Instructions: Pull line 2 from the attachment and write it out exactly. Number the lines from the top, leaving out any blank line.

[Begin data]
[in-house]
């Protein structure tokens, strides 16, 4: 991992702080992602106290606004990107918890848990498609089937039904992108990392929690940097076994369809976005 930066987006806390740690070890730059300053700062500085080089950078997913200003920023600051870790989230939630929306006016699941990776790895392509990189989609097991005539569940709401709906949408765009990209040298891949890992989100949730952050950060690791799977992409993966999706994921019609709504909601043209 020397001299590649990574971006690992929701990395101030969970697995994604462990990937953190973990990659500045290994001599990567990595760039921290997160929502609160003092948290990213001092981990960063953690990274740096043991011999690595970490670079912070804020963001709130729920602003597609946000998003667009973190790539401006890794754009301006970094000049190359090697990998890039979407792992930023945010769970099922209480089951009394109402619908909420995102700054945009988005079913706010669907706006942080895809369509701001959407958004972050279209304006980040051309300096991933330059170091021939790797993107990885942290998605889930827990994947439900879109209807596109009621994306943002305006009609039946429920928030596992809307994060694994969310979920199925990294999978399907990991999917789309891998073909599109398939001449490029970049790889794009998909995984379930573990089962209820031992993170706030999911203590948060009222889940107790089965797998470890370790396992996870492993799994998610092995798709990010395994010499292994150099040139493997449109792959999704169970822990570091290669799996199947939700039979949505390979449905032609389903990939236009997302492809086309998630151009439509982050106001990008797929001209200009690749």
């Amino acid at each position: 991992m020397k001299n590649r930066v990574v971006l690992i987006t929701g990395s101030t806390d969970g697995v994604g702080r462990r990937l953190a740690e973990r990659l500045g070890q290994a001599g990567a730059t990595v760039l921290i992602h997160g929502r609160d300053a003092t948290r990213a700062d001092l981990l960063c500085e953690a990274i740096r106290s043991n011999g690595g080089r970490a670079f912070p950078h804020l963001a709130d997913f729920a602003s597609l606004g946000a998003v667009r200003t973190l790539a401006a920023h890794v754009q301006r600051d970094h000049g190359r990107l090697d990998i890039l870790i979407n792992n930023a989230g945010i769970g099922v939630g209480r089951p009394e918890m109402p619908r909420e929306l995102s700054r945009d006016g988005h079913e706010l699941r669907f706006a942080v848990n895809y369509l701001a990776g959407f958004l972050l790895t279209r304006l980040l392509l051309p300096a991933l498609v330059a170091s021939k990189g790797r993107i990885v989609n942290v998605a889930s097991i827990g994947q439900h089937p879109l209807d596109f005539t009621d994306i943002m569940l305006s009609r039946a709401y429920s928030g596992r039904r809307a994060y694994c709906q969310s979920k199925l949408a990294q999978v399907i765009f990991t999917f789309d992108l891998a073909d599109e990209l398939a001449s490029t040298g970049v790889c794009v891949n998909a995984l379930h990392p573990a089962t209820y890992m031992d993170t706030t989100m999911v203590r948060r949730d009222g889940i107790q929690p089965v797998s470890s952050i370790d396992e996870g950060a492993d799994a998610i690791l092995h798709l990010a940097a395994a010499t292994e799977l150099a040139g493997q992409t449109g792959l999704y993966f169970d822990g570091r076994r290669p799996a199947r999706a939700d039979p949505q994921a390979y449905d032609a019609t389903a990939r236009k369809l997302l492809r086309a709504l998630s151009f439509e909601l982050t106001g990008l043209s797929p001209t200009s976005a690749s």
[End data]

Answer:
């Protein structure tokens, strides 16, 4: 991992702080992602106290606004990107918890848990498609089937039904992108990392929690940097076994369809976005 930066987006806390740690070890730059300053700062500085080089950078997913200003920023600051870790989230939630929306006016699941990776790895392509990189989609097991005539569940709401709906949408765009990209040298891949890992989100949730952050950060690791799977992409993966999706994921019609709504909601043209 020397001299590649990574971006690992929701990395101030969970697995994604462990990937953190973990990659500045290994001599990567990595760039921290997160929502609160003092948290990213001092981990960063953690990274740096043991011999690595970490670079912070804020963001709130729920602003597609946000998003667009973190790539401006890794754009301006970094000049190359090697990998890039979407792992930023945010769970099922209480089951009394109402619908909420995102700054945009988005079913706010669907706006942080895809369509701001959407958004972050279209304006980040051309300096991933330059170091021939790797993107990885942290998605889930827990994947439900879109209807596109009621994306943002305006009609039946429920928030596992809307994060694994969310979920199925990294999978399907990991999917789309891998073909599109398939001449490029970049790889794009998909995984379930573990089962209820031992993170706030999911203590948060009222889940107790089965797998470890370790396992996870492993799994998610092995798709990010395994010499292994150099040139493997449109792959999704169970822990570091290669799996199947939700039979949505390979449905032609389903990939236009997302492809086309998630151009439509982050106001990008797929001209200009690749």